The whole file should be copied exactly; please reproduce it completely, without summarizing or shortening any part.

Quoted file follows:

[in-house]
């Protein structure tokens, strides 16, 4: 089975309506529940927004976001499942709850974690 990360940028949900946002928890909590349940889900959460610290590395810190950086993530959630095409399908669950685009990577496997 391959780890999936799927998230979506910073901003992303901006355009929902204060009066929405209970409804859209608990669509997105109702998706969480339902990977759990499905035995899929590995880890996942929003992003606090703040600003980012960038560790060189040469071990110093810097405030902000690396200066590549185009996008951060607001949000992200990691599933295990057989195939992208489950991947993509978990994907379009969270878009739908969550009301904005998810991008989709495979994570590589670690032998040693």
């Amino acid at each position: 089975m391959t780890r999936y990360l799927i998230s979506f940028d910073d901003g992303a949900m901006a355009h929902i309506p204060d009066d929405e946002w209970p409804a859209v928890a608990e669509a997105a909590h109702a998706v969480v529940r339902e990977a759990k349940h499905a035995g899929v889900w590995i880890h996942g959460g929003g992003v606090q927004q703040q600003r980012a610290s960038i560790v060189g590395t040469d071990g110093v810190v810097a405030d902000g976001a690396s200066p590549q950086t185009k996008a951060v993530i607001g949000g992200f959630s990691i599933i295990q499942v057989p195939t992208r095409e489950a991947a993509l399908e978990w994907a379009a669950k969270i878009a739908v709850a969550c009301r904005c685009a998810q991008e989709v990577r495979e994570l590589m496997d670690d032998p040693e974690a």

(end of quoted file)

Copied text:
[in-house]
């Protein structure tokens, strides 16, 4: 089975309506529940927004976001499942709850974690 990360940028949900946002928890909590349940889900959460610290590395810190950086993530959630095409399908669950685009990577496997 391959780890999936799927998230979506910073901003992303901006355009929902204060009066929405209970409804859209608990669509997105109702998706969480339902990977759990499905035995899929590995880890996942929003992003606090703040600003980012960038560790060189040469071990110093810097405030902000690396200066590549185009996008951060607001949000992200990691599933295990057989195939992208489950991947993509978990994907379009969270878009739908969550009301904005998810991008989709495979994570590589670690032998040693």
């Amino acid at each position: 089975m391959t780890r999936y990360l799927i998230s979506f940028d910073d901003g992303a949900m901006a355009h929902i309506p204060d009066d929405e946002w209970p409804a859209v928890a608990e669509a997105a909590h109702a998706v969480v529940r339902e990977a759990k349940h499905a035995g899929v889900w590995i880890h996942g959460g929003g992003v606090q927004q703040q600003r980012a610290s960038i560790v060189g590395t040469d071990g110093v810190v810097a405030d902000g976001a690396s200066p590549q950086t185009k996008a951060v993530i607001g949000g992200f959630s990691i599933i295990q499942v057989p195939t992208r095409e489950a991947a993509l399908e978990w994907a379009a669950k969270i878009a739908v709850a969550c009301r904005c685009a998810q991008e989709v990577r495979e994570l590589m496997d670690d032998p040693e974690a």